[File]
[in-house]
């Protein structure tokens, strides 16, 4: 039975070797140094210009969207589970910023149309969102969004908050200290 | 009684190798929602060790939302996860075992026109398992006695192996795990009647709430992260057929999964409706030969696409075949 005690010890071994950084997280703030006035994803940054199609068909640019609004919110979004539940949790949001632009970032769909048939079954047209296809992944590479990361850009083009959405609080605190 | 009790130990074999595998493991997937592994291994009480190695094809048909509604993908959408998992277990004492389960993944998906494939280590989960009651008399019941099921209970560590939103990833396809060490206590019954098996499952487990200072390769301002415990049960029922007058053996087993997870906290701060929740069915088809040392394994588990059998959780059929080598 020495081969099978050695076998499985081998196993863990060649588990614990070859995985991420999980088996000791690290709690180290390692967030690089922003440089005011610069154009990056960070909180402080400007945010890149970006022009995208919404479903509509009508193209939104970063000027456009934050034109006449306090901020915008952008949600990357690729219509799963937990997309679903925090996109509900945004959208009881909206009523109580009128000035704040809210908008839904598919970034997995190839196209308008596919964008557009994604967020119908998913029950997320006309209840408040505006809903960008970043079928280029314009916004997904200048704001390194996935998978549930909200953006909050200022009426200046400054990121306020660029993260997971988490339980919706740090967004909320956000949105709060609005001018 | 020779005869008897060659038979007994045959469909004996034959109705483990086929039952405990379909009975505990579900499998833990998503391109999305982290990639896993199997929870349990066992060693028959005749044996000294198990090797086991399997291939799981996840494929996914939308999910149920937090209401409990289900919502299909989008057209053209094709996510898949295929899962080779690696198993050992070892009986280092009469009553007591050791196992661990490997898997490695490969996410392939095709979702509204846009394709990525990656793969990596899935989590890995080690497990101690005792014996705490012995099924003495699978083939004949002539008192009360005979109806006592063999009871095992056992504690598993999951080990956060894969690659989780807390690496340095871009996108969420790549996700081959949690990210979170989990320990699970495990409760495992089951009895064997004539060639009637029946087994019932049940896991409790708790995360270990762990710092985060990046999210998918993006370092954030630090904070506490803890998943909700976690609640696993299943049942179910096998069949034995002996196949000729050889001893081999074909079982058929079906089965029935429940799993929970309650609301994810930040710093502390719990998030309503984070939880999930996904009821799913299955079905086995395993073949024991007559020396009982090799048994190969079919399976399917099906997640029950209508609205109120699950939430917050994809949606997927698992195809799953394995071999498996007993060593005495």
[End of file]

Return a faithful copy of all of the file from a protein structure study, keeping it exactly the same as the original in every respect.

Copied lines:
[in-house]
């Protein structure tokens, strides 16, 4: 039975070797140094210009969207589970910023149309969102969004908050200290 | 009684190798929602060790939302996860075992026109398992006695192996795990009647709430992260057929999964409706030969696409075949 005690010890071994950084997280703030006035994803940054199609068909640019609004919110979004539940949790949001632009970032769909048939079954047209296809992944590479990361850009083009959405609080605190 | 009790130990074999595998493991997937592994291994009480190695094809048909509604993908959408998992277990004492389960993944998906494939280590989960009651008399019941099921209970560590939103990833396809060490206590019954098996499952487990200072390769301002415990049960029922007058053996087993997870906290701060929740069915088809040392394994588990059998959780059929080598 020495081969099978050695076998499985081998196993863990060649588990614990070859995985991420999980088996000791690290709690180290390692967030690089922003440089005011610069154009990056960070909180402080400007945010890149970006022009995208919404479903509509009508193209939104970063000027456009934050034109006449306090901020915008952008949600990357690729219509799963937990997309679903925090996109509900945004959208009881909206009523109580009128000035704040809210908008839904598919970034997995190839196209308008596919964008557009994604967020119908998913029950997320006309209840408040505006809903960008970043079928280029314009916004997904200048704001390194996935998978549930909200953006909050200022009426200046400054990121306020660029993260997971988490339980919706740090967004909320956000949105709060609005001018 | 020779005869008897060659038979007994045959469909004996034959109705483990086929039952405990379909009975505990579900499998833990998503391109999305982290990639896993199997929870349990066992060693028959005749044996000294198990090797086991399997291939799981996840494929996914939308999910149920937090209401409990289900919502299909989008057209053209094709996510898949295929899962080779690696198993050992070892009986280092009469009553007591050791196992661990490997898997490695490969996410392939095709979702509204846009394709990525990656793969990596899935989590890995080690497990101690005792014996705490012995099924003495699978083939004949002539008192009360005979109806006592063999009871095992056992504690598993999951080990956060894969690659989780807390690496340095871009996108969420790549996700081959949690990210979170989990320990699970495990409760495992089951009895064997004539060639009637029946087994019932049940896991409790708790995360270990762990710092985060990046999210998918993006370092954030630090904070506490803890998943909700976690609640696993299943049942179910096998069949034995002996196949000729050889001893081999074909079982058929079906089965029935429940799993929970309650609301994810930040710093502390719990998030309503984070939880999930996904009821799913299955079905086995395993073949024991007559020396009982090799048994190969079919399976399917099906997640029950209508609205109120699950939430917050994809949606997927698992195809799953394995071999498996007993060593005495």